EDIT: As promised I added two more tires to the comparison – 5. Chao Yang H-5167 and 6. CST E-Bike PRO. You can find the description, video, scores and final conclusion below. As some of you may know from my first post in Inmotion thread, I have recently bought my first wheel - Inmotion V5F+. After learning how to ride the wheel, I started using it for daily commute to work and going around the city. I am absolutely thrilled by the wheel, but after few hundred kilometers and some strange and unexpected behaviour I started to doubt the tire that came with it. Therefore I bought 3 other 14 inch tires and made this little comparison that I would like to share with all that might be interested and could find it useful: DESCRIPTION: 1. Hota Tyre Slick, soft rubber tire, with very simple and shallow tread. This was the tire that came with my wheel and quite soon after learning to ride I became suspicious that this might not be very good tire. It could be a good tire but only for asphalt without any surface imperfections. Pros: very manoeuvrable and has a really good grip on good asphalt surface. Not bumpy when jumping down from reasonable heights. Low roll resistance. Cons: it REALY (!) likes to misbehave when you have any vertical lines or deformations along your route, you are immediately “railed”. This might be because when it warms up it gets “mushy” and the slick surface probably seeps into the deformations on the road. Uncomfortable when bumping into curbs. Before I tried other tires I thought that I maybe don't know how to handle the curbs because my knees sometimes hurt after longer rides. Now I know that is not the case because I never experienced this with other tires. For some reason this tire was also unable to hold the pressure above 40psi. I would pump it to 45psi and after few kilometers it would be back to 40. I used the same inner tube on all tires I tested. 2. CST Rhino King This is new model from CST with “puncture protection” and the most expensive electric bike tire I could find on Alibaba/Aliexpress/Taobao, so I thought it might be good. It is by far the most hard / rigid tire of the whole bunch, with relatively complex and very pronounced tread. This would be a very good tire if not for one fatal flaw. Pros: Stable during straight riding, good grip both on asphalt and gravel, quite comfortable when bumping into curbs, has puncture protection. Cons: Well this tire has one fatal combination for the EUC – it is very hard and it has such a steep fall-off on the tread that it is almost unreasonably difficult to control during leaning left or right. When you ride straight with only small left or right course changes it is perfect, but when you need to make any little bit more aggressive turn or lean into one side, you really have to work to keep the wheel from falling down :-( 3. Schwalbe Big Apple So called “balloon” tire, from well known Schwalbe brand. Simple and shallow but dense tread on soft and almost slick rubber surface. This tire has different construction from the other tires, with soft, paper thin side walls from different material (think its kevlar reinforced?) and is very deformable when not inflated. Many sources say that it has to be inflated to minimum of 55psi when used on EUC or otherwise you risk damage to the side walls, so I tested it both on 45psi (like other tires) and on 55psi. This is the only tire with slightly lower width – 14x2.0 (others are 14x2.125) Pros: Best tire for bumping into curbs and amortising any kind of bumps, especially when inflated to 45psi, but even on 55psi it’s still the best in this regard. Very good grip on asphalt. Relatively good directional stability, especially considering the shallow tread and soft surface. Low rolling resistance. Cons: Bit bumpy when jumping down from curbs, not the best grip on gravel. There is also potential damage to side walls (as reported by dmethwin on Firewheel thread). I travelled 80km on this tire and even after this low mileage there was some black dusty “residue” coming off the side walls when I dismounted the tire from the wheel. Not certain how this would influence safety in the long run. 4. Chao Yang H-5146 Tire from harder rubber, but not like CST Rhino King, about half as hard. Pronounced and complex tread. Pros: Most stable tire of all tested on any surface, it just goes where you want it to go without any unexpected surprises. Inmotion V5F+ is a very agile small wheel, which sometimes represented a challenge for relatively inexperienced driver like me (total of 800km in 45 days) when faced with nasty road anomalies , but this tire gives it another dimension in stability without compromising manoeuvrability! Very good directional stability and handling of vertical anomalies on the asphalt surfaces. Good grip both on asphalt and gravel. Cons: Could be better when bumping into curbs, but this is not a real con, only wishful thinking after being spoiled by bump amortisation performance of the Schwalbe Big Apple, which is the only tire out of the tested ones that is better in this regard. This tire has quite pronounced grip and therefore two slick tires have a little bit lower rolling resistance. 5. Chao Yang H-5167 Medium soft tire with added puncture protection layer. Very complex and relatively pronounced tread. Pros: This tire forced me to rethink the score table. I expected something quite similar to Chao Yang H-5146 just with added puncture protection, and although these two tires share many good characteristics, this is in some aspects entirely different beast. In one word – SPEED – this thing rolls like crazy, I was actually convinced that my V5F+ somehow restored to the lower speed limit after the tire change because I have never before reached 25km/h speed limit and tiltback so easily. And the best thing is that it manages to maintain almost all of that wonderful control and stability that H-5146 exhibits. Great handling of anomalies on the road, good impact absorption when bumping into curbs, not bumpy while jumping… and on top all of that it has additional puncture protection layer. Cons: Slightly less (5-10%) controllable than H-5146, probably due to crazy good rolling resistance 6. CST E-Bike Pro If I am not mistaken, this is the tire that usually comes with Kingsong and Gotway wheels (although I can't say how it behaves in sizes other than 14 inch !). Medium soft rubber, pronounced tread. I just had to test at least one more CST tire to have something from another serious manufacturer as a reference to compare to the two Chao-Yang’s. This tire is made of different rubber compound, it’s not super soft but it sticks like crazy, reminds me of the winter car tires. It is also the only one of the tested tires that screeches on the glossy surfaces like marble tiles and those surfaces in shopping mall garages. Pros: Good rolling resistance, great grip on asphalt and good on gravel, fabulous handling of curbs and jumps (very close to Schwalbe Big Abble, and that is a balloon tire -could be that rubber compound?) Cons: Slightly sharper fall-off from the center of the tread to the sides – not nearly as unusable like on the CST Rhino King, but you can still feel it, especially when compared to the Chao-Yang’s. This makes it bit less controllable and sometimes “jerky”. Although it has good grip on the gravel, you have to work more due to that fall-off to keep it under control when wheel bumps around on the uneven surface. I am probably just spoiled by Chao-Yangs by now… VISUAL COMPARISON: SCORE: Tire brand / type Hota Tyre CST Rhino King Schwalbe Big Apple Chao Yang H-5146 Chao Yang H-5167 CST E-Bike Pro Size 14x2.125 14x2.125 14x2.00 14x2.125 14x2.125 14x2.125 Ride Comfort 8 8 10 10 10 10 Control 10 2 9 10 9 7 Grip Asphalt 10 8 8 10 10 10 Grip Gravel 4 8 6 8 8 8 Impact absorption 5 8 10 9 9 10 Directional stability 2 10 8 10 10 10 Temperature stability 4 10 10 10 10 10 Rolling resistance 9 8 10 8 10 9 TOTAL: 52 62 71 75 76 74 I am not expert on tires and all of the above are only my personal impressions and conclusions after using these tires on my EUC. All of the tires are tested on the same Inmotion V5F+ and with the same inner tube (Tube brand is Chao Yang). I tried each of the tires for at least 80km. CONCLUSION: Chao-Yang H-5167 is the tire that stays on my wheel. It’s simply best overall and checks practically all important “boxes”. H-5146 would be best beginners tire, it’s so controllable, relaxed and forgiving. Both CST tires have great rubber compound, but the tread has this pronounced center section and then somewhat steep fall-off, which results in less smooth experience and requires more work to control the wheel.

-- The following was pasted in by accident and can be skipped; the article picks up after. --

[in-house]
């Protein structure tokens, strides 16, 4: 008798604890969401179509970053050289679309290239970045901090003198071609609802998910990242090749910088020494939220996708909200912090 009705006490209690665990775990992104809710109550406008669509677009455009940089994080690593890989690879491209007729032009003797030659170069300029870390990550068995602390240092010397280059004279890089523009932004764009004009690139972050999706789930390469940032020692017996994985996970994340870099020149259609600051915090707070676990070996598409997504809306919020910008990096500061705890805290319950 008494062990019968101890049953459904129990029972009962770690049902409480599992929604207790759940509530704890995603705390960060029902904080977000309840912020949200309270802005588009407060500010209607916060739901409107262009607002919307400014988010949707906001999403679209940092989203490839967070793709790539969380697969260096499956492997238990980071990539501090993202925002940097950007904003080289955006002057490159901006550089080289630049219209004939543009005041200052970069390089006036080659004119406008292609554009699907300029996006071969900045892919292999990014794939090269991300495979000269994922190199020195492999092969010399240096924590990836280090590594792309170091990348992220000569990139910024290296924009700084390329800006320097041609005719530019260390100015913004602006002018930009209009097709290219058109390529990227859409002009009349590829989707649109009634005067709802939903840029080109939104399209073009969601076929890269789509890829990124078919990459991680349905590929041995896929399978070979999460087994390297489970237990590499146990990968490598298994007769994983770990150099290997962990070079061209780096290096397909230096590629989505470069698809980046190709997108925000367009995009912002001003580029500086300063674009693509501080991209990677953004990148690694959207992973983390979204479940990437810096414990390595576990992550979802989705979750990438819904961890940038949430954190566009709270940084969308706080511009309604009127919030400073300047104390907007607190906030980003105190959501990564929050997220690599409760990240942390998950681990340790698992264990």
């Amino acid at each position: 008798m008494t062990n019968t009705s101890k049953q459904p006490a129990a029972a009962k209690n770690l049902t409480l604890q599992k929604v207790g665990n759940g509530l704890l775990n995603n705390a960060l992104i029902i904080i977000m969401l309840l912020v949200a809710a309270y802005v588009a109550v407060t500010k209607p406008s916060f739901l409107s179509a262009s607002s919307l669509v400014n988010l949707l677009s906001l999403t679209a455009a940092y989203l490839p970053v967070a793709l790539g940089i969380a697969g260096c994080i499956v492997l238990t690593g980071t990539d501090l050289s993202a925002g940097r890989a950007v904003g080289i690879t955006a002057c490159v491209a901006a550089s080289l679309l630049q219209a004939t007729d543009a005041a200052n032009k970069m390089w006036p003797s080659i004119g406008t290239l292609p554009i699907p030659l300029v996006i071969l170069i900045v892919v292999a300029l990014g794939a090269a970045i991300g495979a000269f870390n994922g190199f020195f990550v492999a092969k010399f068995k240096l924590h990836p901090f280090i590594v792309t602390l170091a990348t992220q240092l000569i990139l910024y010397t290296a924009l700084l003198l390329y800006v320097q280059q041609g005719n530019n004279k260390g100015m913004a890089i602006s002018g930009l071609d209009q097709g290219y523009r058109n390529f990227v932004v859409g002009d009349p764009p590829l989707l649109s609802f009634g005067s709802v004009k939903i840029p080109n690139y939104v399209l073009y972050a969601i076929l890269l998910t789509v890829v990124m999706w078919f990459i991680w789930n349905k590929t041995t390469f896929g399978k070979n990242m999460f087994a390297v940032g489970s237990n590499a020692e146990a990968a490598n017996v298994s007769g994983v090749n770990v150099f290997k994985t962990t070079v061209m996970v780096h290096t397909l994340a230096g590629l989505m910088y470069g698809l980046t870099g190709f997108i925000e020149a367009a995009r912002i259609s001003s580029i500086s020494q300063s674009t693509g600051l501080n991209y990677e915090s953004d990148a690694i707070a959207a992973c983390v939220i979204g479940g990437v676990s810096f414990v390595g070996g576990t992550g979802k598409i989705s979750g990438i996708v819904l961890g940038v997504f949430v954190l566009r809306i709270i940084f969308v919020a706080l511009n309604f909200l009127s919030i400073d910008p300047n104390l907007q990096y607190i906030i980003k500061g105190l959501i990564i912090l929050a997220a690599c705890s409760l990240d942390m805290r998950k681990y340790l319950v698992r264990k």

3. 31 points